Baby Butch – A Guide to Bear Making

This is the story of the birth of one little bear.

He is not the best, the cutest or the most lovable little bear,

I have a special place in my heart for my first born bear, Baby Butch.


Who Needs Help from a friend?

Judy Butcher

I asked a friend, who probably wishes to remain anonymous, to make me a bear, but she told me she would teach me to make it myself. We both had busy lives and other things to do, and it didn’t happen, and so she was asked to run a workshop at a quilt group meeting. For whatever reasons that didn’t happen either, but even if it had, I wouldn’t have been able to attend because we had moved half way across the state. I decided to make a bear anyway. Surely it can’t be too difficult!

First up, pick a pattern. Finding the collection of books and magazines was easy because they had just been unpacked and put on the shelf.

There was a head in the first book I opened which I liked. So! It’s meant to be a brooch and there’s no body, only a head. OK. Look at more patterns, pick a body, make it a bit longer, a bit fatter and add a couple of darts.

The arms which belong to the pattern will do the job, but without the separate paws. I thought I’d like to try just clipping them.

Next, legs, preferably bent ones, but the only ones I can find are too big. To fit the body, head and arms already chosen the leg has to be about the same size as the foot on the pattern. Freehand is the quickest way to scale things down if you can draw a bit, but in this case it would have been quicker to find a photocopying business in our new hometown, including the explanation of why it had to be just a smidgin smaller than the third copy, and bigger than the fourth to fit the body.

I am a quilter so making templates is easy, so is marking fabric. I even remembered to reverse pieces as required, then cut it out. I only re-cut the bits I marked sideways on the fabric. And the upside down gusset, though the latter would have been better if I had re-cut it before I had started joining it to the side head.

Stitching the head together was fun, and I stuffed it to check the shape. Then removed the stuffing because I couldn’t find the glass eyes and had to use safety eyes, which need to be inserted before stuffing.

Stitching around the arms was so easy! But it wasn’t so easy to stuff until I had unpicked a bit. Then almost forgot to leave openings in the legs. And of course, ditto the body. Some people learn from their mistakes, but not all, not straight away anyway! Eventually all the bits were stuffed and openings closed.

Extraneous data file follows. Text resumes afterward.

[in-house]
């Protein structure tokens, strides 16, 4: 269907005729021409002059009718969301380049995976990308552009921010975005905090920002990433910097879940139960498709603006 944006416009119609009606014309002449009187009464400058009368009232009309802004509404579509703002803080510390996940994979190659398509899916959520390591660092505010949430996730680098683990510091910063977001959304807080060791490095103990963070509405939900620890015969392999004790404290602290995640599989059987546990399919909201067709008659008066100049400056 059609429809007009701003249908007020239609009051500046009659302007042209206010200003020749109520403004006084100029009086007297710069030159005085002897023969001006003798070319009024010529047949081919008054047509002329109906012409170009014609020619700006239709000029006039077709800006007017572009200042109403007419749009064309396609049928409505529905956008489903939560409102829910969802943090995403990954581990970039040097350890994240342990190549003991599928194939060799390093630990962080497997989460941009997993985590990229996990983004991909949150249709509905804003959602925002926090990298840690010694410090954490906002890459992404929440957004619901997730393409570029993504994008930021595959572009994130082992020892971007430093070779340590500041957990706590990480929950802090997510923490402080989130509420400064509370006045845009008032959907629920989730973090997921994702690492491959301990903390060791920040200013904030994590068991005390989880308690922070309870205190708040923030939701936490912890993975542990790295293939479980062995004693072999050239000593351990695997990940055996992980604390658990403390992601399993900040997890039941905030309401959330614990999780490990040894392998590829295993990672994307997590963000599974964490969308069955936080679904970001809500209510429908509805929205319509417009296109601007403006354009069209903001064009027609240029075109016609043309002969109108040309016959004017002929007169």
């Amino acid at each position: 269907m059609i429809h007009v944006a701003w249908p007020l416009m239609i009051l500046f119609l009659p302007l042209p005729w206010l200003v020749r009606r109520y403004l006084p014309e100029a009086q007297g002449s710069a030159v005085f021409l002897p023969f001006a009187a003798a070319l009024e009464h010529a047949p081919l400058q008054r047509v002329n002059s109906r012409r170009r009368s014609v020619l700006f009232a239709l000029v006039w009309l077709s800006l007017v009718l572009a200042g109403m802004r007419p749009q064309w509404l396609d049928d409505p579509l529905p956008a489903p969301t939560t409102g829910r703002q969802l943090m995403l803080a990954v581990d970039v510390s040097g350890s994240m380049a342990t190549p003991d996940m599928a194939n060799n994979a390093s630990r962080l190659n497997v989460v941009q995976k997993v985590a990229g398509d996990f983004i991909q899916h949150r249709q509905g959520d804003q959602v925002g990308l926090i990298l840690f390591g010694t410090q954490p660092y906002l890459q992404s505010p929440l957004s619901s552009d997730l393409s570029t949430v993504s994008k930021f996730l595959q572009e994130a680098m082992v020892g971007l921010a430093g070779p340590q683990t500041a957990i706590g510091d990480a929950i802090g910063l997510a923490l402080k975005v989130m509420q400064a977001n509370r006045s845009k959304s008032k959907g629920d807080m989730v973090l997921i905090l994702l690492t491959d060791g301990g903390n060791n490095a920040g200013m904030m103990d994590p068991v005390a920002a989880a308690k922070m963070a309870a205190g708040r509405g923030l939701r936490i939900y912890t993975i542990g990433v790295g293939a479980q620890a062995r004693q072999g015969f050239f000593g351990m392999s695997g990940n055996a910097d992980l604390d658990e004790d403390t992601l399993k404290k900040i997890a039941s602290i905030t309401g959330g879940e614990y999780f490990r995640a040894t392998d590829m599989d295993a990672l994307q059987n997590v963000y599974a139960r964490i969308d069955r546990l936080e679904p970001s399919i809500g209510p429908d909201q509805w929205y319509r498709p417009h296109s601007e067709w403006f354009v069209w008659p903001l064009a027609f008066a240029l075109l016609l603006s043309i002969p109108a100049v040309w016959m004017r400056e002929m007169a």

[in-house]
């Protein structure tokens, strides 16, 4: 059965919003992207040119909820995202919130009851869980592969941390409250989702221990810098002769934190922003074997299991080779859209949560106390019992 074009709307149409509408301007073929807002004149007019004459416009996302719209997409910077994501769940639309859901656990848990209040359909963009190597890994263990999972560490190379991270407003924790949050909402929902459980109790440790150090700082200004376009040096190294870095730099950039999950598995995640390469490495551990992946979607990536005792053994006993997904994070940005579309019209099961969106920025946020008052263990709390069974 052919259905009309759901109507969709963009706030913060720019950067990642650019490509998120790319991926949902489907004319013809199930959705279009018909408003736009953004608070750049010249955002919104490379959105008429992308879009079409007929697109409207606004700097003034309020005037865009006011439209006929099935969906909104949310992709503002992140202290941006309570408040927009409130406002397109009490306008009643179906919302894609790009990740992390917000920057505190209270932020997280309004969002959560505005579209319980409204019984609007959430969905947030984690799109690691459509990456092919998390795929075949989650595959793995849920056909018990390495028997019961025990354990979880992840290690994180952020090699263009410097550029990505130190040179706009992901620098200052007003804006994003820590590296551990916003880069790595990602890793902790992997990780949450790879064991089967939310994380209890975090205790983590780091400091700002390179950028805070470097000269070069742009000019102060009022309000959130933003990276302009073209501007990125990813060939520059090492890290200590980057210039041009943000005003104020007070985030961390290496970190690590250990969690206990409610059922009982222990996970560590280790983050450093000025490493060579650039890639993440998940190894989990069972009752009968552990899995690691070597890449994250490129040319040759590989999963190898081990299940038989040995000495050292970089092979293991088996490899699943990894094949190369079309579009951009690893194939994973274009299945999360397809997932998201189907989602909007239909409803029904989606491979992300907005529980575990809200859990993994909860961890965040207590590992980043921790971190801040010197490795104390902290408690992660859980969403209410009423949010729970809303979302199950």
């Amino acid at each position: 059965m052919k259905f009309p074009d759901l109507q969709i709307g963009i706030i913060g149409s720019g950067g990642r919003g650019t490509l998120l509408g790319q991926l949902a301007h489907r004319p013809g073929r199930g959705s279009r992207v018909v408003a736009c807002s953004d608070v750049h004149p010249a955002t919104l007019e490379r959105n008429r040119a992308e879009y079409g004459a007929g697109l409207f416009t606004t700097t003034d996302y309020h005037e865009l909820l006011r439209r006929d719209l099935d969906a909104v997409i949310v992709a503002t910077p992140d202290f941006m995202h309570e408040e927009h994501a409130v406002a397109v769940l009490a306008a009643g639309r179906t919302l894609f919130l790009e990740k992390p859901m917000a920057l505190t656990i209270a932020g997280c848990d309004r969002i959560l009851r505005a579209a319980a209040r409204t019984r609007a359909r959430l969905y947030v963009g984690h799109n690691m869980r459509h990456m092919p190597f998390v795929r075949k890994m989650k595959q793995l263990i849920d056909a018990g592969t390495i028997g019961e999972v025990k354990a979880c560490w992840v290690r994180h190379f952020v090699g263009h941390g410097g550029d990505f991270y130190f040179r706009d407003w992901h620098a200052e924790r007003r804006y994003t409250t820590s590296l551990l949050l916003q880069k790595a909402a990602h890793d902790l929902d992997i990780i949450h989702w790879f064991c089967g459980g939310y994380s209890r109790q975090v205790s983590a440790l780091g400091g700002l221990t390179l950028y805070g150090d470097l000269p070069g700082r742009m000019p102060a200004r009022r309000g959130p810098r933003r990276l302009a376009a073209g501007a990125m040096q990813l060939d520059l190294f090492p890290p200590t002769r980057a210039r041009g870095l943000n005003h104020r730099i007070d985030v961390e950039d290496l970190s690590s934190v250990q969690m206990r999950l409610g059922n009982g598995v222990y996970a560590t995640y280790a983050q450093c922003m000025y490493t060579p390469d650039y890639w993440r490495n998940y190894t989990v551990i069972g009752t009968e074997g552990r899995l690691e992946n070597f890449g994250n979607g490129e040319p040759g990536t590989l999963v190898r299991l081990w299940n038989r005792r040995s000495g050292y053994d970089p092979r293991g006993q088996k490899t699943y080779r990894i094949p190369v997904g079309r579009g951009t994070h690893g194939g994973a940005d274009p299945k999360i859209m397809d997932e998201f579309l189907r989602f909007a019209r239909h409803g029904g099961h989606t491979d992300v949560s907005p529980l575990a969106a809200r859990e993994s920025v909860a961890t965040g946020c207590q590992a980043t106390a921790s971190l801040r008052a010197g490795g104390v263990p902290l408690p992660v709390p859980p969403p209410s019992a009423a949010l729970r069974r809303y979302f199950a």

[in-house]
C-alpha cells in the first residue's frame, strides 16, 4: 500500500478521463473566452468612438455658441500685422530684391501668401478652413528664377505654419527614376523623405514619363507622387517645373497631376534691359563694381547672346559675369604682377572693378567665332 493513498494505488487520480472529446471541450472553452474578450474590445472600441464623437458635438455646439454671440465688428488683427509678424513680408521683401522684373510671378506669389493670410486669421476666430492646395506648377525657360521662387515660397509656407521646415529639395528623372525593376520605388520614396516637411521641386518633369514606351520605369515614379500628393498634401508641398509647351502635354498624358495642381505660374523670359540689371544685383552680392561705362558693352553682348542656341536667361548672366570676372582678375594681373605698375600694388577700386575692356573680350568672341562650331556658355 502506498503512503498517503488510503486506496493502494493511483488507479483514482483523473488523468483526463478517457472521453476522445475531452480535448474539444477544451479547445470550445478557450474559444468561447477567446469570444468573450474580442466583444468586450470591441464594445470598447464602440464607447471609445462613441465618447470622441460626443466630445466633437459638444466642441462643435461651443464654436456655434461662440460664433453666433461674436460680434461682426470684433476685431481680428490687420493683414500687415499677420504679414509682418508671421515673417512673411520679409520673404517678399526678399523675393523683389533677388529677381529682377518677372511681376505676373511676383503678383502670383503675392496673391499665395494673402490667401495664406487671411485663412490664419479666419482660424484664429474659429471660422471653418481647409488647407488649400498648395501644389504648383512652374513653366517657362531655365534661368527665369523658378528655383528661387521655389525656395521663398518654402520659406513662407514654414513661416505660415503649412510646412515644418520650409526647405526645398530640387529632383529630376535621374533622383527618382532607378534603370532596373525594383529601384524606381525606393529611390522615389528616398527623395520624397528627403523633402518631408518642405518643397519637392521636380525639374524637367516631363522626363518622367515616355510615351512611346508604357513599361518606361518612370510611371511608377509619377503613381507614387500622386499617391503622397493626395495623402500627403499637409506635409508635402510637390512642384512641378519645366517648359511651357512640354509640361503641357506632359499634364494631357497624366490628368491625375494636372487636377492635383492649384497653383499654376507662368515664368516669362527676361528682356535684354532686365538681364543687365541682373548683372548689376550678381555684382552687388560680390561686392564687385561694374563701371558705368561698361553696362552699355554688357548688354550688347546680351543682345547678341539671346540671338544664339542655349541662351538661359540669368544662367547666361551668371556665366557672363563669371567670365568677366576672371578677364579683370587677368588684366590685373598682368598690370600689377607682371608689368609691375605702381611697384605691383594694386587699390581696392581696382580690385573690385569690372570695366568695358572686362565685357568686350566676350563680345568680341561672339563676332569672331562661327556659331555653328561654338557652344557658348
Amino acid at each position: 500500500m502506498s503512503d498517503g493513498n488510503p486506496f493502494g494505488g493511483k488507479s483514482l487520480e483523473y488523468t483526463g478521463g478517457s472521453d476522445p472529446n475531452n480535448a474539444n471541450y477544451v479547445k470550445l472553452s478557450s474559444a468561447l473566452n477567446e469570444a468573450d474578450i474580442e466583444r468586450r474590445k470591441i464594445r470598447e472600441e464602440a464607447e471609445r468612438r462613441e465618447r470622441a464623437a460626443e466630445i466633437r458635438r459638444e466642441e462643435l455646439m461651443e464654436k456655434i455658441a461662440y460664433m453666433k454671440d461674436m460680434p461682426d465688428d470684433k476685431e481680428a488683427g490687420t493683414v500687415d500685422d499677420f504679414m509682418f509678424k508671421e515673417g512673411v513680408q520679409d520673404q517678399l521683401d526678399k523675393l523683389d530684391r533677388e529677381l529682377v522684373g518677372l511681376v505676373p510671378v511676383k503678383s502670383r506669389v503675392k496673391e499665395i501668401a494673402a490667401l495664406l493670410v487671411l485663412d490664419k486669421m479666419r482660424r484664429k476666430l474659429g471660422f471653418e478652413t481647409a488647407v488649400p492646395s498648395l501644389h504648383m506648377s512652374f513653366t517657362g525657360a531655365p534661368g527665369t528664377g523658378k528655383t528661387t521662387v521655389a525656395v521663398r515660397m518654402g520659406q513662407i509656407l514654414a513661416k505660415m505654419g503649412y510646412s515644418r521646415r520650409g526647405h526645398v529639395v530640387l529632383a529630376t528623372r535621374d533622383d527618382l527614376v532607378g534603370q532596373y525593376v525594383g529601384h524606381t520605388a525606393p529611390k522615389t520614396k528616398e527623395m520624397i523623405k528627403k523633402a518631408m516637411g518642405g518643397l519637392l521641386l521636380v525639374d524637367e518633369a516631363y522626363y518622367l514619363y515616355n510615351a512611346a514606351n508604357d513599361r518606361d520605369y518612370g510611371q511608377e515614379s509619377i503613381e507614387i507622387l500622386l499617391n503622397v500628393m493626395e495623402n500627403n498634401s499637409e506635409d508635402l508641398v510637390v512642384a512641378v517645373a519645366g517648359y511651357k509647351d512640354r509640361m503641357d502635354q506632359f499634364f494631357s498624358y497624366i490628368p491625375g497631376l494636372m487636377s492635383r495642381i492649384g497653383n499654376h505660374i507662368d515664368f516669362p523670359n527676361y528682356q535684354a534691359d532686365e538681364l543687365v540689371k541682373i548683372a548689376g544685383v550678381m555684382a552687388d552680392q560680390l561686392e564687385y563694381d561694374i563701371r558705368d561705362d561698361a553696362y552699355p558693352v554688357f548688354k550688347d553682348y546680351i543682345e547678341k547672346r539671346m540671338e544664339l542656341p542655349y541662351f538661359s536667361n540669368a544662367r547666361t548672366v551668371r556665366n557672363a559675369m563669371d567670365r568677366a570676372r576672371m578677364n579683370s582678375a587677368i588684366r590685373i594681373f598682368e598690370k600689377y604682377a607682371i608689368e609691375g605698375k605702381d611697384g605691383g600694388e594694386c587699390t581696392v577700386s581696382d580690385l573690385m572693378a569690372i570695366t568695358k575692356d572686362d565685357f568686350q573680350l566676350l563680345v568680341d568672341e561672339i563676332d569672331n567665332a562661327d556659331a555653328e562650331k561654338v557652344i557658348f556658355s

By now I was feeling like an experienced bear maker. I remembered my friend explaining that any fur caught in seam lines should be eased out with a needle. Did that.

I clipped the nose, paws and bottom of the feet. The last two were my own innovation, and I was really proud of that.

If you are going to use button joints with buttons from your collection, allow about 3 hours to find four matching buttons. It took no time at all to actually attach the limbs after I found the buttons, though I had to guess the placement, as I had so carefully marked the positions on the inside and not used a tailors tack to mark the position on the outside as I have since learned to do.

At this point, if the arms and legs had been longer I had a great looking monkey. Something was missing, and it took a while to work out what. Ears! Something else was missing too, some felt padding behind the safety eyes, but the head was very firmly attached to the body so I made a note to remember that in the future.

Oh help! I have made thousands of rag dolls and their faces are just so easy. Why aren’t bears faces that easy? I finally got something resembling s nose at the pointy end of the face, and discovered by mistake that if you pinch the sides together with a few firm stitches from side to side it made it look half presentable. I’ve since read directions for a bear pattern which includes just that instruction and I wonder if other bear makers have learned their trade by mistake.

All done! Without any help from a friend! But judging by the look on Baby Butch’s face he would have appreciated the presence of a competent mid-wife at his birth. Or is he just worried about what sort of brothers he will get? Baby Butch is one of a kind and nothing like the bears I have seen and loved and wanted to make. However, he has got me hooked on making bears. He has two brothers, and more on the way.

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